Skip to comments.A Vatican Document to Make Socrates Proud
Posted on 04/13/2012 6:58:25 AM PDT by marshmallow
As Pope Paul VI once famously told the United Nations, the Catholic church likes to think of itself as an expert in humanity. Development of Catholic social teaching over the last 120 years is a good example, as the church has tried to bring its moral tradition to bear on questions of economic justice.
Yet whenever the church tries to say something on economics, it faces a damned if you do, damned if you dont dilemma about whether or not to get concrete.
If the church sticks to abstract principles, its accused of being pie in the sky and irrelevant. If it endorses specific policy proposals, its accused of exceeding its competence, blurring the lines between church and state, and confusing prudential judgment with dogmatic certainty.
Too much specificity courts other risks too:
* Ideological criticism from the left or the right, depending upon whose ox is being gored. (A variant is ideological cherry-picking; sort of like Kennedy and the Khrushchev letter, both conservatives and liberals tend to focus on what they like in Catholic social teaching and pretend the other stuff doesnt exist.)
* Media focus on the most sensational policy stance, usually distorting the big picture. (Remember reaction to Benedict XVIs call for global governance in his 2009 encyclical Caritas in Veritate? To read paranoid anti-globalist blogs, you might have started scanning the horizon for black helicopters bearing the papal coat of arms.)
Given that this briar patch seems basically unavoidable, whats the church to do? As it happens, a new document from the Pontifical Council for Justice and Peace, entitled Vocation of the Business Leader, hints at an intriguing solution.
In a sound-bite, the idea is to be didactic on principle but interrogatory on policy. The church may not have to offer specific answers;..........
(Excerpt) Read more at ncronline.org ...
In a free society with a just government,prices and wages are determined by the market. Profits, in the long run, depend on the quantity of the money supply and the market's uniformity of profit principle, and the average rate of profit equals the sum of net consumption and net investment rates.Whether or not taxes is fair is subjective, but increases in income and inheritance taxes are an assault on saving and suppress economic progress.
Yet that quote, with its incessant reference to “fair”, implies that these are all moral decisions under the control of the business owner.
That is a good point. The Church of course deals in issues of morality including how we treat each other and this includes all our actions and is not limited to non-work areas.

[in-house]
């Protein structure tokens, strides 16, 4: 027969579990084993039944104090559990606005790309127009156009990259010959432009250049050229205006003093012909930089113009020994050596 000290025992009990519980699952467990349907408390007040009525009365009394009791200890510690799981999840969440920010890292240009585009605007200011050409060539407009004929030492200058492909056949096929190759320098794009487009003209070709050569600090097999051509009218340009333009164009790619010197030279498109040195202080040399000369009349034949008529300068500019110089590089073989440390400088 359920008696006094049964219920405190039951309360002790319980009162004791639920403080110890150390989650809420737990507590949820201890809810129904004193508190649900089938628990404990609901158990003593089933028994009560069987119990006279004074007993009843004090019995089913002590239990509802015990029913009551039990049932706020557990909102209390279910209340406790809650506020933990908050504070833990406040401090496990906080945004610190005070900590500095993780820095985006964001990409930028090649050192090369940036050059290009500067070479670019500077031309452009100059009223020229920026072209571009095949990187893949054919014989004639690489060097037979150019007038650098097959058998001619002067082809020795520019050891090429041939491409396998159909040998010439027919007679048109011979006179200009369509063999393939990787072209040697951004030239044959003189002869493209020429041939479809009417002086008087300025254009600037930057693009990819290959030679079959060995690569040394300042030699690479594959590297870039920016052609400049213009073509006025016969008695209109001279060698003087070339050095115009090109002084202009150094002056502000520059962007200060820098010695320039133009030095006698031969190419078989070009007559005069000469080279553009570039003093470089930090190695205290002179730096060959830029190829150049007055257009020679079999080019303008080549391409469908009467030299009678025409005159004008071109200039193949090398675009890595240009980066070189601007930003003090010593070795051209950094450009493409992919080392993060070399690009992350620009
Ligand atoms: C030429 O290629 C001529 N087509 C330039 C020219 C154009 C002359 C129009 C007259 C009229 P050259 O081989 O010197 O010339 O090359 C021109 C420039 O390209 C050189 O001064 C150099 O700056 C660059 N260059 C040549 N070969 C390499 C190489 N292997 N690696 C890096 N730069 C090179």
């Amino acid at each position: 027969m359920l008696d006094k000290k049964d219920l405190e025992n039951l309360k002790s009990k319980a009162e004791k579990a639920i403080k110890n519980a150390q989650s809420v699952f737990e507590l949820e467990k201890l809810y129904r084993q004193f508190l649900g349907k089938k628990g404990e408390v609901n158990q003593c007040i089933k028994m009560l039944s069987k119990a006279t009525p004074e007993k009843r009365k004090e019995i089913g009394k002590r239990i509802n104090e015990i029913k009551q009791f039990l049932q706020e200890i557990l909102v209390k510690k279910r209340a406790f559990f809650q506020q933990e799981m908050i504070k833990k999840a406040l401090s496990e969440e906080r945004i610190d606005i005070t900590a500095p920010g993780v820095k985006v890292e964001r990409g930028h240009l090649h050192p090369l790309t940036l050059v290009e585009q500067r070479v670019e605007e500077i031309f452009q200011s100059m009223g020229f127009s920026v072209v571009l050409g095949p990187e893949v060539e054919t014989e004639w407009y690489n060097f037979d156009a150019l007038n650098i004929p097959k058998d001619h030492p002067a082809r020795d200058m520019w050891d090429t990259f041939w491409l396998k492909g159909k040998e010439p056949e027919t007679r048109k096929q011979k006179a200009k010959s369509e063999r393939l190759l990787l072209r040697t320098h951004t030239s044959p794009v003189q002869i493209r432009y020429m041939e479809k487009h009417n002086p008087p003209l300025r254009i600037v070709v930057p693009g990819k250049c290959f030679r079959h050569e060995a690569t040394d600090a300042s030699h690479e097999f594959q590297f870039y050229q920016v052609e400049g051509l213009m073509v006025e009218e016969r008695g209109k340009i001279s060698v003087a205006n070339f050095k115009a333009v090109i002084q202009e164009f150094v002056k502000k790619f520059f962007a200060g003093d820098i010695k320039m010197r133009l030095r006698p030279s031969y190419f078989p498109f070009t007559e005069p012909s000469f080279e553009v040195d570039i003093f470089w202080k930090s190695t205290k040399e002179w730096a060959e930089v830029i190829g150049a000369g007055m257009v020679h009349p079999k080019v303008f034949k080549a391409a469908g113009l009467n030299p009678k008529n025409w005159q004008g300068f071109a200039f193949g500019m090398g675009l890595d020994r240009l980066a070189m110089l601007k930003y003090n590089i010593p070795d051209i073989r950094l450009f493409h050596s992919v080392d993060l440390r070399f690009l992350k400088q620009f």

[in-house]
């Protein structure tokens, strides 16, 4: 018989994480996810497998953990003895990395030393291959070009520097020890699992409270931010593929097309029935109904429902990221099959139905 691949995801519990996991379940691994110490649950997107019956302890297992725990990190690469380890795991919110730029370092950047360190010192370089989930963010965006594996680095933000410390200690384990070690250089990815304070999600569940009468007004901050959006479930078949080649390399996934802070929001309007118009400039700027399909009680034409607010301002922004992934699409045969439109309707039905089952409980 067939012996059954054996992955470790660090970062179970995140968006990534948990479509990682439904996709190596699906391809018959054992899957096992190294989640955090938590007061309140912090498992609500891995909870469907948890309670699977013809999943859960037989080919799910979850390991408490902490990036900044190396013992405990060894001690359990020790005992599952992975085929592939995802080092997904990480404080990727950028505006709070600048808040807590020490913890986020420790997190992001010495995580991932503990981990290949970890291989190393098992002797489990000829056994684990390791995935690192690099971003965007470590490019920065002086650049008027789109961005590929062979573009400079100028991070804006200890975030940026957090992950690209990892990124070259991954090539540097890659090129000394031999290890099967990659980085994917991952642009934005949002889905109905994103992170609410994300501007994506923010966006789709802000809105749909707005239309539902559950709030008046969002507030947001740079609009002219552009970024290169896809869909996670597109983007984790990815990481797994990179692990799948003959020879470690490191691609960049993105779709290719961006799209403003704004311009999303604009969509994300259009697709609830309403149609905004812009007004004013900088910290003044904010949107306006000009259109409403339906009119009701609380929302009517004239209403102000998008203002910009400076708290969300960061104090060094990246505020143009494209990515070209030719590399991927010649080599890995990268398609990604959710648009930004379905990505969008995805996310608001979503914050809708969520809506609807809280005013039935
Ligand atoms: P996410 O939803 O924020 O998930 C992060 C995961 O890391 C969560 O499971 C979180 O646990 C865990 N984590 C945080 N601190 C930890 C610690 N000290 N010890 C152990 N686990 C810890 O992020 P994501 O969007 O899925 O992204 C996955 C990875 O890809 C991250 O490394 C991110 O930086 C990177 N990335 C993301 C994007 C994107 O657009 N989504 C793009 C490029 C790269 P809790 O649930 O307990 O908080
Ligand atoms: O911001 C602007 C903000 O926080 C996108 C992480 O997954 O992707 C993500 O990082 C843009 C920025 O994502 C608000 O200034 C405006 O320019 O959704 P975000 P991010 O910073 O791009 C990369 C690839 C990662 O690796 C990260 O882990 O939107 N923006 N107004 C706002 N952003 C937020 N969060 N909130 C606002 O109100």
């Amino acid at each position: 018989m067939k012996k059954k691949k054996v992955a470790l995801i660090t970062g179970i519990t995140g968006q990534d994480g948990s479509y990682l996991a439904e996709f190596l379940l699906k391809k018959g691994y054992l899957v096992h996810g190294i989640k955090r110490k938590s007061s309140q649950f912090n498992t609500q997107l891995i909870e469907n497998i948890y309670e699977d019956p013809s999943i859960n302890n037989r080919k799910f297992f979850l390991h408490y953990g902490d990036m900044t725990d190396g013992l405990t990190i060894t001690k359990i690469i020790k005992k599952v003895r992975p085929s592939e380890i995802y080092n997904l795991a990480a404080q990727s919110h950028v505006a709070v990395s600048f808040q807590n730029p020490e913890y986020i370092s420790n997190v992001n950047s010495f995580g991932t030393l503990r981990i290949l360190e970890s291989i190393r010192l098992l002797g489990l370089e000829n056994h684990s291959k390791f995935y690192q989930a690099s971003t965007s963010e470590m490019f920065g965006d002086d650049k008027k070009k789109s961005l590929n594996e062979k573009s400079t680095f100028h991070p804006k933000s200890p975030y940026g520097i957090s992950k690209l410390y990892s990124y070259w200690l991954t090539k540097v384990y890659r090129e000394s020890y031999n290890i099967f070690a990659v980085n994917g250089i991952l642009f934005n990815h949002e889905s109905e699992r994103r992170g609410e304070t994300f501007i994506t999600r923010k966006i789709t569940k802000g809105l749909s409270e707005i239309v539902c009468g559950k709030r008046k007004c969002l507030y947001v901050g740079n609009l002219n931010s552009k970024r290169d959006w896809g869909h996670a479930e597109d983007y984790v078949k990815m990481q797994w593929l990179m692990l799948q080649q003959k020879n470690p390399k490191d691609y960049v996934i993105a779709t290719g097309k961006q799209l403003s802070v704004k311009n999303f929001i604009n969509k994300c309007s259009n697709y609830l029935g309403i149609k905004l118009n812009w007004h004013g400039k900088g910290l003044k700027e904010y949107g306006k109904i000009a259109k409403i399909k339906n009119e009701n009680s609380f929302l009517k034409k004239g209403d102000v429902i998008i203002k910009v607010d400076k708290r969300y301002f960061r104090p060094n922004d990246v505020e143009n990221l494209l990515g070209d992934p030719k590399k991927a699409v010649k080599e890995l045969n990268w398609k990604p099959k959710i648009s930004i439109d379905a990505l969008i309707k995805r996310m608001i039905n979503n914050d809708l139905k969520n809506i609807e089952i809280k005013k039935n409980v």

In a free society with a just government,prices and wages are determined by the market.
Yes, and we are to be Christian in all our dealings. An extreme example to illustrate: Say there is a market opportunity created by low supply of drugs in NYC. The market will allow extremely high prices for heroin. What should the Christian businessman do?
The answer is obvious, but the point is that the market alone is not the sole determinant of Christian business activity. So in this sense, a Christian capitalist does seek ways to deliver fair returns, wages, prices, etc.
But it is not an either/or, market/morality. The point of the article, I think, is to prod how both can align and both have positive force.
Another example: Market forces create a high demand for generators and water in a hurricane-striken area. The market will support the high prices required for businessmen outside the area to deliver these goods. In fact, only high prices will allow these goods to reach the market. What does the Christian capitalist do?
I think the answer here is an illustration of the good that can be done by the market. The answer IMHO is the Christian capitalist jumps on this opportunity and charges the higher prices necessary. As more do, supply increases, prices decrease and the market 'contributes to the well-being' of the area served.
Stupid compassion would say it's immoral to 'gouge' which would result in less goods and less well-being. As a result of artificially restraining market forces.
When one starts holding up all economic decisions the the mirror of "fairness", the result can be the opposite of the intentions, e.g.:
Buggy whip workers had families. Buggy whip workers had a right to a job. Buggy whip workers had a right to a living wage.
Was it "fair" and "moral" to lay off all those buggy whip workers?
One can be fair and moral without being stupid. :)
In the example of buggy whips, a Christian capitalist could think like this:
Buggy whips are not gonna make it much longer; I need a new business plan. I have a good staff that I would like to keep and whom I would like to continue to provide jobs for and who would like to continue working for me.
What skills does my staff have that can transfer to another business that has a good chance of market success? How do I maximize my competitive advantage in already having a staff of skilled and loyal people in order to succeed in this new industry?
Good morals and good marketing are not necessarily either/or. On the contrary, when combined the two can make each other better.
thanks for your reply.